Defective or excessive trophoblast invasion can result in complications of pregnancy such is early spontaneous miscarriage, recurrent or spontaneous abortions, preeclampsia and fetal growth retardation of vascular origin in case of, defects associated with placenta accreta or percreta.  Implantation-placentation coordinated angiogenesis and trophoblast outgrowth and it is important to understand the development of the vascular network in the relationship to trophoblast functions.  Temporo-spatial distribution of vascular endothelial growth factor (VEGF) and placental growth factor (PlGF) his been documented based on I hybridization and immunohistochemical studies (73).  A relatively higher level of VEGF expression in migrating trophoblast cells in lacunar stage suggests that hypoxia may function as a stress factor in inducing VEGF expression (74) and either directly or indirectly influences endometrial perfusion, proliferation and villous formation (75).  The activation of constitutive nitric oxide synthase (NOS) by VEGF in human endothelial cells (76) may further contribute to their angiogenic properties; Angiopoietin 1 and 2 (Ang-1, Ang-2) secretory angiogenic growth factors bind and induce tyrosine phosphorylation of Tunica interna endothelial cell kinase (Tie-2) and their receptor have been co-localized in first trimester human placenta (77).  It has been suggested that Ang-2 stimulates an increase in trophoblast DNA synthesis and the release of NO, whereas Ang-1 acts as a potent chemotactic factor for trophoblasts.

Inflammation paradigm of blastocyst implantation

Decidual cell response is integral to implantation-placentation response of ednometrium.  In primates, decidual transformation of stromal cells is accompanied by the recruitment of a special type of lymphocyte known as endometral large granulated lymphocyte which is a type of natural killer cell (NK).  In conception cycles, NK cells are found in close contact with stromal cells (Fig. 2), and it has been suggested that NK cells may play a critical role in influencing mid-secretory stage endometrium towards making the decision of either to decidualize in the presence of' viable blastocyst, or to undergo menstruation (78).  Interestingly, mid- to late-luteal phase primate endometrium employs tools for acute tissue inflammation, namely pro- and anti-inflammatory agents, albeit in a differential ratio for both processes : receptivity-blastocyst implantation and menstruation.  NK cells possess receptors for trophoblast HLA class I molecules and may influence trophoblast migration (79).  The role of uterine NK cells and macrophages in determining the inflammatory paradigm of implantation (Fig. 10; 80) could be explored in an experimental artificial model of decidualization (Fig. 11) in which endometrial responses to a deciduogenic stimulus closely resemble those following penetration of uterine epithelium by trophoblast cells (Fig. 12; 81-83, 63).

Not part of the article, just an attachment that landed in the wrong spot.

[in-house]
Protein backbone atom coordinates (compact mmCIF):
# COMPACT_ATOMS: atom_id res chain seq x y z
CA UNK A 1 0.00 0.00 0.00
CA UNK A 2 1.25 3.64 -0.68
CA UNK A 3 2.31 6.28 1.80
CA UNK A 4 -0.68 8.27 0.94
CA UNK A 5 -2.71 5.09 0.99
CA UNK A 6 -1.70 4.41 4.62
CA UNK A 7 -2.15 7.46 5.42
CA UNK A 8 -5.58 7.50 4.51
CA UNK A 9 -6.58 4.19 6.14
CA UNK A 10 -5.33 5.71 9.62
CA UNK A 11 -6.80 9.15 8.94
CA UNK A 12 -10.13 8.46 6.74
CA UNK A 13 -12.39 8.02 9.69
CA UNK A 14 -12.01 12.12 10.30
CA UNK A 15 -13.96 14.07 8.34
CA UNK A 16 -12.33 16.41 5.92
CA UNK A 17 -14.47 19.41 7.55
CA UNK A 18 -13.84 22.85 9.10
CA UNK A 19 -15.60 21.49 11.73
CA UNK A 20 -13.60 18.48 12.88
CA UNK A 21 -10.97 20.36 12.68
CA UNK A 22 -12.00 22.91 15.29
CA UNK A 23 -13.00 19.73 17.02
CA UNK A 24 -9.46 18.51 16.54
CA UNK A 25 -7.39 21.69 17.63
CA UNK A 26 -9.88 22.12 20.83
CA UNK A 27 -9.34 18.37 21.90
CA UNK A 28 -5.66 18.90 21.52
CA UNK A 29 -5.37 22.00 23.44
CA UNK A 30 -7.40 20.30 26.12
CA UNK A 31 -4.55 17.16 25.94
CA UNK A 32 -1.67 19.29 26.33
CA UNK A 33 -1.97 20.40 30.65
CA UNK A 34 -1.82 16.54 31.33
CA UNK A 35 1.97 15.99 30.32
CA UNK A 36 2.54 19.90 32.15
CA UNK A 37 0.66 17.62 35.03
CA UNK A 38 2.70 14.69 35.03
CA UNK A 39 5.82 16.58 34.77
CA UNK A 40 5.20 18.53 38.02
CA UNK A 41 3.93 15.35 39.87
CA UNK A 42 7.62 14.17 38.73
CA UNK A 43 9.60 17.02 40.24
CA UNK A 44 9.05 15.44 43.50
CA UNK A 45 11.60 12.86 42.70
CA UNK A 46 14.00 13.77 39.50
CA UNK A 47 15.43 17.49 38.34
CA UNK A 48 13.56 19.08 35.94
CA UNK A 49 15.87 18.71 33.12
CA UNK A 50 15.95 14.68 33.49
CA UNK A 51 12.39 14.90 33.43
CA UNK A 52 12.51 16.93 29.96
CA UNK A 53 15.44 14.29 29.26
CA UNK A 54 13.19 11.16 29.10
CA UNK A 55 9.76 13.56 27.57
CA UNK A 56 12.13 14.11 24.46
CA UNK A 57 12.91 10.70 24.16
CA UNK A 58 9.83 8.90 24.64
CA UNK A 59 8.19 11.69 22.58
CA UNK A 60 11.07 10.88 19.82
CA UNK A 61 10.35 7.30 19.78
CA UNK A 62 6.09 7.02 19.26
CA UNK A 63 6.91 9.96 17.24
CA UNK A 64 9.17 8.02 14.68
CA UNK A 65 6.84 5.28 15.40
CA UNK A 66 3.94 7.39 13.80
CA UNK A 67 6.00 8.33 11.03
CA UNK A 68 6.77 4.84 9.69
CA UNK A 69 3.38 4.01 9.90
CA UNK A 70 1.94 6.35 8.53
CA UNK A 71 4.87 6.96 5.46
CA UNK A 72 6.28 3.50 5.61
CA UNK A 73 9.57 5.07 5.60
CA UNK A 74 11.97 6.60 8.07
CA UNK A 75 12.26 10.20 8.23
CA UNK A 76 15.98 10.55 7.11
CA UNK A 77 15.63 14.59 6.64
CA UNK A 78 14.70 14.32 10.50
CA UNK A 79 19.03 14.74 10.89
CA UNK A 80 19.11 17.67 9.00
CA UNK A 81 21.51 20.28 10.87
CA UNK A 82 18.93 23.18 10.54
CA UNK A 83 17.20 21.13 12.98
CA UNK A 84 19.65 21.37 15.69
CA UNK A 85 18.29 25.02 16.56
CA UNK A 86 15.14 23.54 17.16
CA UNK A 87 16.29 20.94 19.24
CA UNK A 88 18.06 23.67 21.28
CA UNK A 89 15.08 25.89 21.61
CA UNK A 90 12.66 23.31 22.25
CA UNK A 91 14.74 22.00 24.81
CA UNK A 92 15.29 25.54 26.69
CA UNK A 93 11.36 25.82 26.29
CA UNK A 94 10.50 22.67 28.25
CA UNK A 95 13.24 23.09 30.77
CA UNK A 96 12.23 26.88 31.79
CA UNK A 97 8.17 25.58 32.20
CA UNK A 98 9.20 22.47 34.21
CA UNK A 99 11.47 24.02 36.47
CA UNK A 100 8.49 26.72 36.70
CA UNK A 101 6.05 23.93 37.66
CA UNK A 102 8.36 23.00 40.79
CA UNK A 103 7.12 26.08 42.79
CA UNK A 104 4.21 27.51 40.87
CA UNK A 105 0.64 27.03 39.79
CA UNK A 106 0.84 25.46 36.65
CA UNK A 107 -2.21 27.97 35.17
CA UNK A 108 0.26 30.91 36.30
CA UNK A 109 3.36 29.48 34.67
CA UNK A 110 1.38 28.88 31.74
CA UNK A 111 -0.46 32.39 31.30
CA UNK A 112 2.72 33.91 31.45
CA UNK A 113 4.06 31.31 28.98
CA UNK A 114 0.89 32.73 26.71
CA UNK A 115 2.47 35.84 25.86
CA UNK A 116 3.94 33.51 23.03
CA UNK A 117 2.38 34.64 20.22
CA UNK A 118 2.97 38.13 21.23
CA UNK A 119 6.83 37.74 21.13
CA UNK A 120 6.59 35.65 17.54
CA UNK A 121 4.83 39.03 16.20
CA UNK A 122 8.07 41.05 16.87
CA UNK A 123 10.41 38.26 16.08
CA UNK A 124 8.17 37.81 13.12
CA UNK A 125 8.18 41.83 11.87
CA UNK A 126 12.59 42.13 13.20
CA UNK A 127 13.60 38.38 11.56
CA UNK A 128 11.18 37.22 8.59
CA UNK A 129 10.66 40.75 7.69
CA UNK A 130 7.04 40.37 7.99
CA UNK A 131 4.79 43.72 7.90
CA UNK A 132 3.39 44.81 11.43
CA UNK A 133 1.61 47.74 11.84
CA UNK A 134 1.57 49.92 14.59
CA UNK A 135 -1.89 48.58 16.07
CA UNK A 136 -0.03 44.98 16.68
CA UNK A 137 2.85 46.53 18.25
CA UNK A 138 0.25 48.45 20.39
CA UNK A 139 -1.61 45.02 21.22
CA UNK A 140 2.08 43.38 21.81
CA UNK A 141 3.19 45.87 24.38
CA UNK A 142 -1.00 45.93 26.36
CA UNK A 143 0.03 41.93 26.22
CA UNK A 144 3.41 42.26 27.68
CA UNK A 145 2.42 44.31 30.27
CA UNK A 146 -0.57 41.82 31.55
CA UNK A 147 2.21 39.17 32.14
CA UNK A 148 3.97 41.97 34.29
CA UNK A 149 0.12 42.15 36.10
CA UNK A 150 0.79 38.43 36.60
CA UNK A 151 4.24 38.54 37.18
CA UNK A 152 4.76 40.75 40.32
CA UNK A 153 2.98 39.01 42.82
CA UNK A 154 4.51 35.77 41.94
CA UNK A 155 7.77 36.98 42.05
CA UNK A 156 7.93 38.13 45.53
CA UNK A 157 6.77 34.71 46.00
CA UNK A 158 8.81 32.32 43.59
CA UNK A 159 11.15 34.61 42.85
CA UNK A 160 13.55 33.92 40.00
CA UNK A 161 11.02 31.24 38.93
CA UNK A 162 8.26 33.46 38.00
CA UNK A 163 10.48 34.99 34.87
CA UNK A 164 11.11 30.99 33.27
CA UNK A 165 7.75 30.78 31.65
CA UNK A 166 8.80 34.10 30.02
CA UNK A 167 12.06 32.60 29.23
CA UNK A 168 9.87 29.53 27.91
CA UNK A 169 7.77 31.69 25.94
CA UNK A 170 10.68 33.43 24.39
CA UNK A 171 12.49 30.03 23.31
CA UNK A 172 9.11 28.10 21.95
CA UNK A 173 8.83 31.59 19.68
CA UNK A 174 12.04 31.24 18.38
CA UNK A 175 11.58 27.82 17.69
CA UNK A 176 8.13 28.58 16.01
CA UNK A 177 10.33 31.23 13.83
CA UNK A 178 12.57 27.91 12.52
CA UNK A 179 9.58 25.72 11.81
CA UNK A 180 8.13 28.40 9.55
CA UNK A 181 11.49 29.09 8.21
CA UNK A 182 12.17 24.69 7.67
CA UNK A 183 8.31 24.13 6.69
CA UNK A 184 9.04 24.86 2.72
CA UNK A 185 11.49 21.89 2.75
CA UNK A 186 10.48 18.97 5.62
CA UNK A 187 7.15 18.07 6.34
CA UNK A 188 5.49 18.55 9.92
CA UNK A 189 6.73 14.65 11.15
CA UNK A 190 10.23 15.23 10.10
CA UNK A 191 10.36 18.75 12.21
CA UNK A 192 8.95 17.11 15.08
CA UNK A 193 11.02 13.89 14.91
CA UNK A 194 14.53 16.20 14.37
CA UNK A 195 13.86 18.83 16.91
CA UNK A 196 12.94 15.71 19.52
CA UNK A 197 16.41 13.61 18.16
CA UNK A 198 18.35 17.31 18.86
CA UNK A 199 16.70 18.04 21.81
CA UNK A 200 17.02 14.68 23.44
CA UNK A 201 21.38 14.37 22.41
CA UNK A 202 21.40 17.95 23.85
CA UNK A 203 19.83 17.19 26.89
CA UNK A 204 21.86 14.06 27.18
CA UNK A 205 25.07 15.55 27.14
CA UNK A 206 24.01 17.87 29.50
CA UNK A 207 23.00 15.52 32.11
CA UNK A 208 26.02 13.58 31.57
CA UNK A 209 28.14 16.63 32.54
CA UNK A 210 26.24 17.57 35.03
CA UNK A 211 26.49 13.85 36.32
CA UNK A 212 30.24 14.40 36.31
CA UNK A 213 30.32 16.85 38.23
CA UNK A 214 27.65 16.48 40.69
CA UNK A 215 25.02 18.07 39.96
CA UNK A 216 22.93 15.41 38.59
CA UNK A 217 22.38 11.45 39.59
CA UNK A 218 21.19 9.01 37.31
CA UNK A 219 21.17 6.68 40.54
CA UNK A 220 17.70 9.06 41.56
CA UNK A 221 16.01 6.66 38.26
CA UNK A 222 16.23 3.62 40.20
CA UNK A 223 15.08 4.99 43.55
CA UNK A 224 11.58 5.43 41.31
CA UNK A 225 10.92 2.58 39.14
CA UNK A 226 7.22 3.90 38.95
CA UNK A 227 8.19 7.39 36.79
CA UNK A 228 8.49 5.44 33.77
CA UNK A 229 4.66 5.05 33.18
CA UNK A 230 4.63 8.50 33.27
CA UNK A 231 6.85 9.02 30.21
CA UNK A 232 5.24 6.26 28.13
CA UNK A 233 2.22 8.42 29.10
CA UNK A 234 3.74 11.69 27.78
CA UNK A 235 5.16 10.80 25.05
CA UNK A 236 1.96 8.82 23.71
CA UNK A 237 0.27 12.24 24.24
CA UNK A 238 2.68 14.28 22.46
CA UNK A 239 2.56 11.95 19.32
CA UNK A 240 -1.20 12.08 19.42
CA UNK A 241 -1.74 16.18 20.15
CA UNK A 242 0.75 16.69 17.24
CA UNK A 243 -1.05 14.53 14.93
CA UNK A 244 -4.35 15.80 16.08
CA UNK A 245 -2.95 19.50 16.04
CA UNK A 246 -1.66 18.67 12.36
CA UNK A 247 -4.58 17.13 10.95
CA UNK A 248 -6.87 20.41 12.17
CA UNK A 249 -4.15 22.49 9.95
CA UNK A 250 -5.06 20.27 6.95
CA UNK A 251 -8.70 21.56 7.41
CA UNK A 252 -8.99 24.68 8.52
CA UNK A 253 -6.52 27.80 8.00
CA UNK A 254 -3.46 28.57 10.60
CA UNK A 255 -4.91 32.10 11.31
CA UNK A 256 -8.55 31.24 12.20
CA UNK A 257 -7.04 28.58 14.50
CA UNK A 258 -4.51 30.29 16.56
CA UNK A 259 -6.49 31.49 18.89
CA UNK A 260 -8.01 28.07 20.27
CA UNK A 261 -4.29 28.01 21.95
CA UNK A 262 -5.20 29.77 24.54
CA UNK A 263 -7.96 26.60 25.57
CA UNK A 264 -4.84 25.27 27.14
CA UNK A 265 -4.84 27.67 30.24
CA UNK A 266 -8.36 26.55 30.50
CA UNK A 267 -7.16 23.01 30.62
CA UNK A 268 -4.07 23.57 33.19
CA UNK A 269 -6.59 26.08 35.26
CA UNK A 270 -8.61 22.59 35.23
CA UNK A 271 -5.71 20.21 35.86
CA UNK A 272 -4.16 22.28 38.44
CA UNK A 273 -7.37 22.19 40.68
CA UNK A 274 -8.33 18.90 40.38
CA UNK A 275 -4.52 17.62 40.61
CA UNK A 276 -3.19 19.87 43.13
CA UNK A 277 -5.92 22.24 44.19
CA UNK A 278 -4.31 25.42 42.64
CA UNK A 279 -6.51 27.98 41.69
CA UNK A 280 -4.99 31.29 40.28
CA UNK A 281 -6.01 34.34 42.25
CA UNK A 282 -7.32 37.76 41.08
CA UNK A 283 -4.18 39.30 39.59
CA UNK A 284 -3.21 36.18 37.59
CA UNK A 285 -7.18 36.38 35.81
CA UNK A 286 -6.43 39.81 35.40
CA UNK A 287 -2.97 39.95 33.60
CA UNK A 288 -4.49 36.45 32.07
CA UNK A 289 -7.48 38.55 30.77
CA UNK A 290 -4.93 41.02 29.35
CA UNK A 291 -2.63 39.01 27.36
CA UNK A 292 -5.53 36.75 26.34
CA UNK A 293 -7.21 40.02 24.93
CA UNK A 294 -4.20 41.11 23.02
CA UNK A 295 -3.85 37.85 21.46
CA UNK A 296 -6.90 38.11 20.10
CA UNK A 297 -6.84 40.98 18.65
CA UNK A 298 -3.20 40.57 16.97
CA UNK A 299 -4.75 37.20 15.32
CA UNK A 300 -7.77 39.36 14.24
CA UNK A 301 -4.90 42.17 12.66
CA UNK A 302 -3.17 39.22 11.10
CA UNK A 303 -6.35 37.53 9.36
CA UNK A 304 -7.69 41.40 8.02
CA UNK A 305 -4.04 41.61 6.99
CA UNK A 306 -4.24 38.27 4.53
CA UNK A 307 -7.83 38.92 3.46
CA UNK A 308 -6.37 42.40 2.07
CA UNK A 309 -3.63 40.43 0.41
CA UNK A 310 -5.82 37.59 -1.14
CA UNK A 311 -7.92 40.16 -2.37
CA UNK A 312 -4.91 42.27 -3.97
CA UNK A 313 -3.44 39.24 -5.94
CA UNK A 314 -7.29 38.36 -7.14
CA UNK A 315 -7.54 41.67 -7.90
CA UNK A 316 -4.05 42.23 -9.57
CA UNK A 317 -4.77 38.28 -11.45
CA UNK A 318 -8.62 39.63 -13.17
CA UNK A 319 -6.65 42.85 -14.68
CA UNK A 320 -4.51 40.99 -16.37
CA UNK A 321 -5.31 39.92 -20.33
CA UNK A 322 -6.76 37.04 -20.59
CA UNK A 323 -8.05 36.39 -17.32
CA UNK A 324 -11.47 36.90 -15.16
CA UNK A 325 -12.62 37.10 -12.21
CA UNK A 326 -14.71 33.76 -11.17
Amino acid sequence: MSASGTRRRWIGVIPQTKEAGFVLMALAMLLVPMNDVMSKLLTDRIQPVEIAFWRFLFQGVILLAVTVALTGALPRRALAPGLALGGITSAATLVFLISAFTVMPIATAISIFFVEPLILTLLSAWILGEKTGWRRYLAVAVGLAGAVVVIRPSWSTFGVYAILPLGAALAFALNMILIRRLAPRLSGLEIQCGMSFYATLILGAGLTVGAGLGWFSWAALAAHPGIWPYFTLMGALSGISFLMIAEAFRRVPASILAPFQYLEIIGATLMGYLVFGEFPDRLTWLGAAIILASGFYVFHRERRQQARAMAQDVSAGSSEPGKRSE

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Fig. 10: Experimental model to study endometrial tissue behaviour to trophoblast penetration and to conceptus-derived signals in mated Rhesus monkeys and that of deciduomatous tissue of Rhesus monkey after the application of artificial trauma to hormone-primed uterus.

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Fig. 11: The model as described in Figure 10 would allow for a comparative understanding of tissue behaviour in conception and artificial trauma- induced deciduorna cycles of Rhesus monkeys.

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Fig. 12: Endometrial responses to deciduogenic stimulus (trauma) given to hormone-primed Rhesus monkeys elicited  endometrial  responses  of  edema, transformation of epithelial cells to plaque acini, infiltration of natural killer (NK.) type of endometrial granulated lymphocytes closely associated with decidual cells and had close temporal and spatial synchrony with the structural responses of primate endometrium to implantation (63, 83).

In vitro model of blastocyst implantation

To investigate the cellular and molecular biology of trophoblast-endometrial interaction, reproductive biologists have been attempting to establish an in vitro model of blastocyst implantation (84-88).  It is now accepted that experimental cell culture strategy must be developed (Fig. 13) in which endometrial epithelial cells and stromal fibroblasts should manifest structural and functional polarization, express typical phenotypic and differentiation responses under physiological hormonal priming conditions, and such an experimental model can then be used to study the three dimensional state of' blastocyst adhesion and penetration of' epithelium in vitro (89-94).  Currently we are employing such an in vitro model of' blastocyst implantation in our laboratory using three dimensional cell culture system for rodent and primate blastocystendometrial cell interactions (Figs. 14, 15).  Three dimensional system could thereby provi de an effective handle to study in timed and sequential manner the physiology of blastocyst implantation (95).

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Fig. 14. and Fig. 15.


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Fig. 14: Structural responses of Rhesus monkey epithelial cells grown in vitro for 10 davs on rat-tail collagen in 10% fetal calf-serum (FCS) containing TCM199 (A). Mouse epithelial cells grown on basement membrane extract in DMEM : F12 (I : 1) medium containing 10% FCS showing ultrastructural features of cell polarity. Bars : 20 mm (A), and 5 mm (B).


Fig. 15: Lower power montage micrographs of Rhesus monkey epithelial and stromal cells grown on rat-tail collagen for 21 days initially in 10% FCS containing TCM199 for 7 days and then in serum-free TCM 159 supplemented with estrogen, progesteronc and growth factors. Note the significant degree of 'tissue-like' organisation of luminal columnar epithelial cells and underlying stromal cells in this heterotypic culture (A). Mouse zona-free blastocyst showing apposition and initial stages of adhesion to epithelial cells in heterotypic culture (B). Bars ; 30 mm.


The studies reported from the authors’ laboratory were supported by research grants funded by the Indian Council of Medical     Research,      the    Rockefeller Foundation, the WHO Special Program of Research, Development and Research Training in Human Reproduction and the Department of Science and Technology, Government of India.  We acknowledge the kind courtesy of the Human Developmental Anatomy Center, Division of Collections and Research, National Museum of Health and Medicine, Armed Forces Institute of Pathology, Washington DC, USA, for examination and reproduction of the Carnegei Collection of human implantation stages 5a and 5b.